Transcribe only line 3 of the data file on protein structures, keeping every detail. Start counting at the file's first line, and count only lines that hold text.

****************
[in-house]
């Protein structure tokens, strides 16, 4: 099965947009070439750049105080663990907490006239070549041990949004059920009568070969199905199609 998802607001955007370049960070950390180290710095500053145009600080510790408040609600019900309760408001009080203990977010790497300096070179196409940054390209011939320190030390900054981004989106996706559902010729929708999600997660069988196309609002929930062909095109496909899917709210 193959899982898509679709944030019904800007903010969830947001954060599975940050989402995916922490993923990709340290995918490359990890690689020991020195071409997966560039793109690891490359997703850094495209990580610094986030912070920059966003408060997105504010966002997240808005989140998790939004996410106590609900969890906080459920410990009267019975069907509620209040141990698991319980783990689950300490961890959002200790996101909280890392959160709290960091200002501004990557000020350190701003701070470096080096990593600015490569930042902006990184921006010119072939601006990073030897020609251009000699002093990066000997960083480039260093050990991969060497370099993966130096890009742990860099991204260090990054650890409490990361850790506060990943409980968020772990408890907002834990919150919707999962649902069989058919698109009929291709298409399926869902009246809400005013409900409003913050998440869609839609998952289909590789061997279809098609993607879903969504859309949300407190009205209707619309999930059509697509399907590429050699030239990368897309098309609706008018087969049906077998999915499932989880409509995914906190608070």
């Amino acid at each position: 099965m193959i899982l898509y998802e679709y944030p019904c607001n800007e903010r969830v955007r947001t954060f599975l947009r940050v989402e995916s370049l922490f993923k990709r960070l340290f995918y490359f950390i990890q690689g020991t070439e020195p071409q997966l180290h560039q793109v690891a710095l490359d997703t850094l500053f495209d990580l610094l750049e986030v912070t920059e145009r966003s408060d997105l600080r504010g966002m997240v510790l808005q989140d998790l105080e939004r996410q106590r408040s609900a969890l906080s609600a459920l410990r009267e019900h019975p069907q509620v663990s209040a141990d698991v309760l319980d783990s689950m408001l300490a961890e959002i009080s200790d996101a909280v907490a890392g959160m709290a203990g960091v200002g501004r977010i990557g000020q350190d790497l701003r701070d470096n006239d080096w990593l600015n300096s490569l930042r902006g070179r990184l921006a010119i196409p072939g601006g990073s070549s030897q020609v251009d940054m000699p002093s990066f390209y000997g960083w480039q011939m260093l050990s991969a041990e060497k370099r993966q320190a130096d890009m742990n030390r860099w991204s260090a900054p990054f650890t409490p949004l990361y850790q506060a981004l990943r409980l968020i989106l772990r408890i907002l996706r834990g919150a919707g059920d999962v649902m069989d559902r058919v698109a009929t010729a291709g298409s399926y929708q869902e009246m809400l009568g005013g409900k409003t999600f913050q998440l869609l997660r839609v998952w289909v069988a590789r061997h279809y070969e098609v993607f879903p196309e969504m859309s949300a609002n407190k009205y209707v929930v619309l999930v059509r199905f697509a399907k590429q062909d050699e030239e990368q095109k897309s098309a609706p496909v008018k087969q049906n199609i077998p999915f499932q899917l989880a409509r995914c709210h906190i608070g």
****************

């Amino acid at each position: 099965m193959i899982l898509y998802e679709y944030p019904c607001n800007e903010r969830v955007r947001t954060f599975l947009r940050v989402e995916s370049l922490f993923k990709r960070l340290f995918y490359f950390i990890q690689g020991t070439e020195p071409q997966l180290h560039q793109v690891a710095l490359d997703t850094l500053f495209d990580l610094l750049e986030v912070t920059e145009r966003s408060d997105l600080r504010g966002m997240v510790l808005q989140d998790l105080e939004r996410q106590r408040s609900a969890l906080s609600a459920l410990r009267e019900h019975p069907q509620v663990s209040a141990d698991v309760l319980d783990s689950m408001l300490a961890e959002i009080s200790d996101a909280v907490a890392g959160m709290a203990g960091v200002g501004r977010i990557g000020q350190d790497l701003r701070d470096n006239d080096w990593l600015n300096s490569l930042r902006g070179r990184l921006a010119i196409p072939g601006g990073s070549s030897q020609v251009d940054m000699p002093s990066f390209y000997g960083w480039q011939m260093l050990s991969a041990e060497k370099r993966q320190a130096d890009m742990n030390r860099w991204s260090a900054p990054f650890t409490p949004l990361y850790q506060a981004l990943r409980l968020i989106l772990r408890i907002l996706r834990g919150a919707g059920d999962v649902m069989d559902r058919v698109a009929t010729a291709g298409s399926y929708q869902e009246m809400l009568g005013g409900k409003t999600f913050q998440l869609l997660r839609v998952w289909v069988a590789r061997h279809y070969e098609v993607f879903p196309e969504m859309s949300a609002n407190k009205y209707v929930v619309l999930v059509r199905f697509a399907k590429q062909d050699e030239e990368q095109k897309s098309a609706p496909v008018k087969q049906n199609i077998p999915f499932q899917l989880a409509r995914c709210h906190i608070g």